There are two exceptions to a state’s immunity under FSIA: if a country falls under the State Department’s designated list of state sponsors of terror, which Saudi Arabia is not among (Iran, Cuba, Syria and Sudan are the four on the list), or when a state commits a non-commercial tort, in other words they injure or do damage non-commercially.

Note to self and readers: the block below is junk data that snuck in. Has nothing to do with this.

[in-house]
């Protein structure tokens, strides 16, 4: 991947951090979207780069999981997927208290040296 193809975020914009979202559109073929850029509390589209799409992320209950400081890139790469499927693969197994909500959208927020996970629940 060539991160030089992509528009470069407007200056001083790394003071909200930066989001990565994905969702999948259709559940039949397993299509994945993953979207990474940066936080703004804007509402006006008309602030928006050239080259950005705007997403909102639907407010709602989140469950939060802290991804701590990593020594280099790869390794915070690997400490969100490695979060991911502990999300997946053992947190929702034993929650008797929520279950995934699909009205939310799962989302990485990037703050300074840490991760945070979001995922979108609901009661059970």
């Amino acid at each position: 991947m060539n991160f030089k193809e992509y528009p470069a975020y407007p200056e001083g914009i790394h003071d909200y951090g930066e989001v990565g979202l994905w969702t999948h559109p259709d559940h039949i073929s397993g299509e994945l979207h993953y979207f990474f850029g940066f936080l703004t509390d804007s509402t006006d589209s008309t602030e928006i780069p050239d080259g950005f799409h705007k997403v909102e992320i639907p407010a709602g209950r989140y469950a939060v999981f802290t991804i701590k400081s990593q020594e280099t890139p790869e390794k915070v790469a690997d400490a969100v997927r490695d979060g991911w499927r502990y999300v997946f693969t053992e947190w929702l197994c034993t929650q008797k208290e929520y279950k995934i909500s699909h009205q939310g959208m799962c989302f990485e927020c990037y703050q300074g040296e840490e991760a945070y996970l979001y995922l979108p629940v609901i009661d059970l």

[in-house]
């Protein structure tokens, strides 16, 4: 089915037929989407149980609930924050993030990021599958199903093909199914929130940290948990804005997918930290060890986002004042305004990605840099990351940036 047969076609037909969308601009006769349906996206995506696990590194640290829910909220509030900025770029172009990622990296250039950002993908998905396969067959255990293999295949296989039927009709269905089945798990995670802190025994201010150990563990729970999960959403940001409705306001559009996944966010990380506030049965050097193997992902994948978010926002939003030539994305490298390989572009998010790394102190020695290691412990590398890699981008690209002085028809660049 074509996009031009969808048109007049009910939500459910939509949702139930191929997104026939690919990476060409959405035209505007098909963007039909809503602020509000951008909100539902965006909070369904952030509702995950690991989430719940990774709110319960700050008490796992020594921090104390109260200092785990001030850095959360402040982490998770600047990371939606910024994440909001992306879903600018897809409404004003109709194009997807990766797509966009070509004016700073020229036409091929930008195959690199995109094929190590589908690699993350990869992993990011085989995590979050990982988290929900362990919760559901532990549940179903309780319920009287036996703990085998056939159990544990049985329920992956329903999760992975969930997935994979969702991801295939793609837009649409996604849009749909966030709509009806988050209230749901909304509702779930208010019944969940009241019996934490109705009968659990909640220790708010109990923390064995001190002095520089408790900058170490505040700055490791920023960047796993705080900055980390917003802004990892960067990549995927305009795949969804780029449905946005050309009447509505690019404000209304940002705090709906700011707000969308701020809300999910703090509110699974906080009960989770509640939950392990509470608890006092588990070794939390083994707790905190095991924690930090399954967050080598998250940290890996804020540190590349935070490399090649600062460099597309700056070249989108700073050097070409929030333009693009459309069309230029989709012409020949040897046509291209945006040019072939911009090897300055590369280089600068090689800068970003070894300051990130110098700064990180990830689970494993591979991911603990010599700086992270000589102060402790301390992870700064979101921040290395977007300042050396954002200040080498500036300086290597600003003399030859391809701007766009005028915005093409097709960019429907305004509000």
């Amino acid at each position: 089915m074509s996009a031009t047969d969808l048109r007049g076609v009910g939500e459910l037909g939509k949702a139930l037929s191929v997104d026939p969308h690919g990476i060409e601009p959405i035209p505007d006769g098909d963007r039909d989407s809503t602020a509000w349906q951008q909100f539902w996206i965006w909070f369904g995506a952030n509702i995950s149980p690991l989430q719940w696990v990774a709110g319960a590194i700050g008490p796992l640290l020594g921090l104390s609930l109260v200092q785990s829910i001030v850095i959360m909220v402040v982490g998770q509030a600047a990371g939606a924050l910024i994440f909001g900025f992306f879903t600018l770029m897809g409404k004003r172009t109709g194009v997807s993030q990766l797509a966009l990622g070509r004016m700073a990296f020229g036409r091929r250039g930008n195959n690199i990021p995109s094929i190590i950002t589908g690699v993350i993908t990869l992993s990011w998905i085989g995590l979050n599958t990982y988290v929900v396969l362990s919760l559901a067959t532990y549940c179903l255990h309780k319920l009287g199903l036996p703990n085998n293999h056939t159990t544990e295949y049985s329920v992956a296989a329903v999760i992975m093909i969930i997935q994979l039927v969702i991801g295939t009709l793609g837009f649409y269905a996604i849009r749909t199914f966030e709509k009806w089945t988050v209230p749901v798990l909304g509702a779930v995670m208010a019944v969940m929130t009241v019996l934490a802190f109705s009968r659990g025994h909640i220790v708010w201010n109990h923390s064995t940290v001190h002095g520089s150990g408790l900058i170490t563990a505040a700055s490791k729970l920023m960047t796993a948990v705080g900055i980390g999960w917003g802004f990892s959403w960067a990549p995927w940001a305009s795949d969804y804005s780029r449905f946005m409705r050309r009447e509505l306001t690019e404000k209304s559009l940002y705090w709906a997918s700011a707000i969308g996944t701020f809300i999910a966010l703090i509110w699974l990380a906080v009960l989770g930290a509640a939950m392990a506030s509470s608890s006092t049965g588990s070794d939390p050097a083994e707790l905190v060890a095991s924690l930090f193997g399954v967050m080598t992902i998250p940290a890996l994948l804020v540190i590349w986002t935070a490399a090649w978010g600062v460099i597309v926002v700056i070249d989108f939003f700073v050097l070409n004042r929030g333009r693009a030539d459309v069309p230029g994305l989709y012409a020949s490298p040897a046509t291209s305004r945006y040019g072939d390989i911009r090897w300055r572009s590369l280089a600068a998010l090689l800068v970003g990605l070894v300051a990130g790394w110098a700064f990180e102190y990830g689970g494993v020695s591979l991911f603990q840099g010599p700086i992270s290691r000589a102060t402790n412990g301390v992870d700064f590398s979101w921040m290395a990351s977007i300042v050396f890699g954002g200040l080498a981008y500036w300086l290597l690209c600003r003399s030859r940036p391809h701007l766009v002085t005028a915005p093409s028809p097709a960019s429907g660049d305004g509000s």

The bill would make clear that FSIA tort exception applies to acts of terror in the U.S. and establish a 15-year statue of limitation under the Anti-Terrorism Act, which currently has a limit of four years.In addition to Schumer’s proposed bill, the New York Times reported last Friday on a recent ruling from the United States Court of Appeals for the Second Circuit, which “gave a green light to a lawsuit seeking to hold Afghanistan financially liable for the attacks because of that country’s role as a training ground for Al Qaeda.” The precedent set by this ruling, the story suggested, gives “victims perhaps their best chance in the 10 years since the attacks to press lawsuits against Saudi Arabia and other nations that they believe were financially complicit.”
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